This is the first in a series by Washington Square Park Eco Projects Director Georgia Silvera Seamans showcasing the stalwart and storied trees of Washington Square Park in Manhattan. A Washington Square Park Eco Projects map of the park’s trees can be found here.
The park is located on the unceded land of the Lenape people, specifically the Munsee language group. The author acknowledges this fact to honor the significance of this land to the Lenape and their ongoing relationship with Lenapehoking.
The ecological and cultural history of the park also includes, in reverse chronological order, a military parade ground, a cemetery, African farms, and a forest-marsh ecosystem.
Georgia Silvera Seamans:
An urban park tree older than the park it grows in, the English elm (Quercus procera) in the northwest corner of NYC’s Washington Square Park is over 300 years old. (The park was designated in 1827 and formally designed in 1871.)
In the past, English elm were common in fields, hedgerows, and farmlands in Britain where they are native, but the species suffered tremendous losses from Dutch elm disease since the 1960s. The existence of such a tall (131.2 feet/40 m), big (67.2 inches/171 cm DBH), and old English elm in NYC is special indeed. There are three additional “great” English elms in the city.
I find elms a tricky group to identify, but a good field mark for English elm is to feel for rough hairs on the upper surface of the leaves. Another characteristic of the species is the notch at the apex of the fruit (samara). The single seed within the fruit is set just north of center. English elm trees flower and fruit before the leaves emerge. Each flower is inconspicuous but its red color is somewhat showy en masse. The bark’s ridges and furrows are an unassuming grey.
While the species hasn’t undergone a formal name change, researchers have shown Ulmus procera to be Ulmus minor var. vulgaris, a clone of the Roman-era field elm. The Dutch had the market on U. minor var. vulgaris and during the Enclosure Acts, the British planted these English elms to demarcate private property. Might it be that the English elm in Washington Square Park was planted to mark the boundaries of a land deed?
No records exist of the English elm’s planting in Washington Square Park, but the tree has been witness to many significant events in the park’s history, one of which I will share here.
Between 1787 and 1825, the City operated a burial ground for the poor, indigent victims of yellow fever epidemics. The potter’s field, as it was known, was on the eastern two-thirds of the current parkland. People were also executed by hanging on the potter’s field. The legend that the English elm was a hanging tree for traitors to the American Revolution, prisoners, and enslaved people is just that, a legend. There are no records that the elm was a hanging platform. I find the perpetuation of this myth problematic. It obscures a significant public execution that occurred in the park.
Rose Butler was born in November 1799, the year in which New York State established its gradual abolition law. Under this law, children born of enslaved mothers after July 4, 1799 would be freed after laboring for their owners for 25 years (28 years for males)! In 1818, Rose Butler’s owners, the Morrises, accused her of attempting to burn down their house. Her crime resulted in “light damage and no injuries.”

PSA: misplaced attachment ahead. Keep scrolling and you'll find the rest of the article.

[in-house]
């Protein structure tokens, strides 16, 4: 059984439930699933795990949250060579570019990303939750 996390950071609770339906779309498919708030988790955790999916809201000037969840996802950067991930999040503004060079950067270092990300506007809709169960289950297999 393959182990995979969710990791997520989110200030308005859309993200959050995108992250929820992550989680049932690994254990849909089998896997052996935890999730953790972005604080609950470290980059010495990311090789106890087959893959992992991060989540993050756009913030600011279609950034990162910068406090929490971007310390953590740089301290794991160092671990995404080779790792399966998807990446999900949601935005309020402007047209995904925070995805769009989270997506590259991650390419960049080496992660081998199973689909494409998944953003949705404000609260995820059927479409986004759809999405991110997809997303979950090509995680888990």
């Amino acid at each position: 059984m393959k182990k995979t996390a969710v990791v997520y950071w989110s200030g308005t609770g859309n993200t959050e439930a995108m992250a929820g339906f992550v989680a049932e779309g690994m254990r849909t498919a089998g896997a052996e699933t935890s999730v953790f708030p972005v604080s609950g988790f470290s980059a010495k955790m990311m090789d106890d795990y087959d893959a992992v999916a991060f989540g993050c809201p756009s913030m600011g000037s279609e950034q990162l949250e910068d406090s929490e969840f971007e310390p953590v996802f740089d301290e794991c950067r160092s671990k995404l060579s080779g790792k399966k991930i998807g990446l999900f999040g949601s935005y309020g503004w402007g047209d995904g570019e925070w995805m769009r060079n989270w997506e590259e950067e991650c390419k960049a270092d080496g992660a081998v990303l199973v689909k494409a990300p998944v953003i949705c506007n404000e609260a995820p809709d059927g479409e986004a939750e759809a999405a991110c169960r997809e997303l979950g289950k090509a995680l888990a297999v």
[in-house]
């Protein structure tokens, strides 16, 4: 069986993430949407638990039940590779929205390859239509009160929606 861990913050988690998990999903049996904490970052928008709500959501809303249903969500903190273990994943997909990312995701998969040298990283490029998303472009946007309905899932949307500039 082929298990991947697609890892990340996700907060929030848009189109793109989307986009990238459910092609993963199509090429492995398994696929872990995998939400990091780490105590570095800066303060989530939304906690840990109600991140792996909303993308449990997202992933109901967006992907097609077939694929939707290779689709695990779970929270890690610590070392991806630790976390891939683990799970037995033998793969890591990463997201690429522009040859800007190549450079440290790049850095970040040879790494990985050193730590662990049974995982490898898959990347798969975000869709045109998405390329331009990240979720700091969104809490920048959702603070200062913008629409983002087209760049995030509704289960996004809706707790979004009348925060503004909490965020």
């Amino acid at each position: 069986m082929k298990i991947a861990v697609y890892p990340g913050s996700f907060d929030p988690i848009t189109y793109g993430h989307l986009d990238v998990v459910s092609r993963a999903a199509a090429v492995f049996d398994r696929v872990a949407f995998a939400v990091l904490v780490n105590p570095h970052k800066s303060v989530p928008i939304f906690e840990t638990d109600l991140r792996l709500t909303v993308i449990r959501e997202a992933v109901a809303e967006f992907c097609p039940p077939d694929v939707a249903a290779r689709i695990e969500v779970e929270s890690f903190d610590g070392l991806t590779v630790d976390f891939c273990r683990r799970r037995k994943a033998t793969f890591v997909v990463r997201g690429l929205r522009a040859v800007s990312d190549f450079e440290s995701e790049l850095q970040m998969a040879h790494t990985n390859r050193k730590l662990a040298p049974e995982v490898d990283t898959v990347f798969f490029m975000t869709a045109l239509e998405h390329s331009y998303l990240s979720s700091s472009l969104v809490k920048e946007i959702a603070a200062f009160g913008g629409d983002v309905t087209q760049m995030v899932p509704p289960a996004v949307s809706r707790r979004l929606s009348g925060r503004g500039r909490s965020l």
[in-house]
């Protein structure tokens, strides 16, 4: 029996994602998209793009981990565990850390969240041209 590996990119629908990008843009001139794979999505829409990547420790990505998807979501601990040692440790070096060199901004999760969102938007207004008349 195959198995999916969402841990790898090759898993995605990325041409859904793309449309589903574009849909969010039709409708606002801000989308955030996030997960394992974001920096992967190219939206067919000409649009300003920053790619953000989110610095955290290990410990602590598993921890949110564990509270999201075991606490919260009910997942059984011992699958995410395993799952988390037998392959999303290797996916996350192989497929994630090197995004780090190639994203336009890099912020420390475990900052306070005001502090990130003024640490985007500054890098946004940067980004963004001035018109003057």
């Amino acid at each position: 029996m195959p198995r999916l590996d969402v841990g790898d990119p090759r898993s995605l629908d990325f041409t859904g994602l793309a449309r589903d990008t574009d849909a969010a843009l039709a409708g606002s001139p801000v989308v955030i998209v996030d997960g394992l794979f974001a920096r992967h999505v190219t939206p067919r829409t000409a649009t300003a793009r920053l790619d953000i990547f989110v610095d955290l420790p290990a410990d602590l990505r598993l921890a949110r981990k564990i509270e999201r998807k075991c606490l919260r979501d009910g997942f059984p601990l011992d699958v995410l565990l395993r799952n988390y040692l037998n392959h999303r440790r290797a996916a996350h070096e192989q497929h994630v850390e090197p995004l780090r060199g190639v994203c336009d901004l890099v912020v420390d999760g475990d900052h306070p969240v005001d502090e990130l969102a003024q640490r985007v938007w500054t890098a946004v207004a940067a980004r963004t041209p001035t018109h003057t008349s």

Butler was arrested on March 5, 1818. The lower courts ruled for death by hanging. Because no woman in the state had been hung previously, Butler’s case made it to the State Supreme Court. Unfortunately, the State upheld the ruling of the lower court. Rose Butler was hung on July 10, 1819. She was the last person to be executed by hanging in the State. On March 31, 1827, New York State abolished slavery but it was not until July 4, 1827 that enslaved people were emancipated.
Butler’s race and the nature of the crime played a significant role in her prosecution. She was an enslaved person, and both the country and the state of New York were not completely committed to abolition and emancipation. Furthermore, Black people have always been prosecuted more severely than White people. In addition, nineteenth-century New York City was a wooden city so fire could be devastating. Fire was so greatly feared that in 1808, New York State declared residential arson a capital crime.
Eco Projects monitors biodiversity in Washington Square Park, so we keep track of plant-animal interactions in the landscape. Birds and squirrels eat the elm fruit. The list of birds who forage in the English elm include American goldfinch, blue jay, house finch, red-tailed hawk, American redstart, northern parula, black-and-white warbler, downy woodpecker, northern flicker, yellow-bellied sapsucker, tufted titmouse, white-crowned sparrow, brown creeper, and white-breasted nuthatch. Squirrels regularly nest and shelter in the English elm’s hollows, but they are not the only ones. On November 13, 2019, I noticed a raccoon using one of the hollows!
English elms (winter hardy to Zone 5a) are known to be tolerant of air pollution, a wide range of soil pH and soil textures, some salt spray, and they can grow in sun or partial shade. The many virtues of the English elm would make it an excellent urban tree. However, because of their vulnerability to Dutch elm disease, they are not practical as new additions to the urban landscape. This makes the presence of the rare mature English elms, like the enormous specimen in Washington Square Park, that much more special. 🌳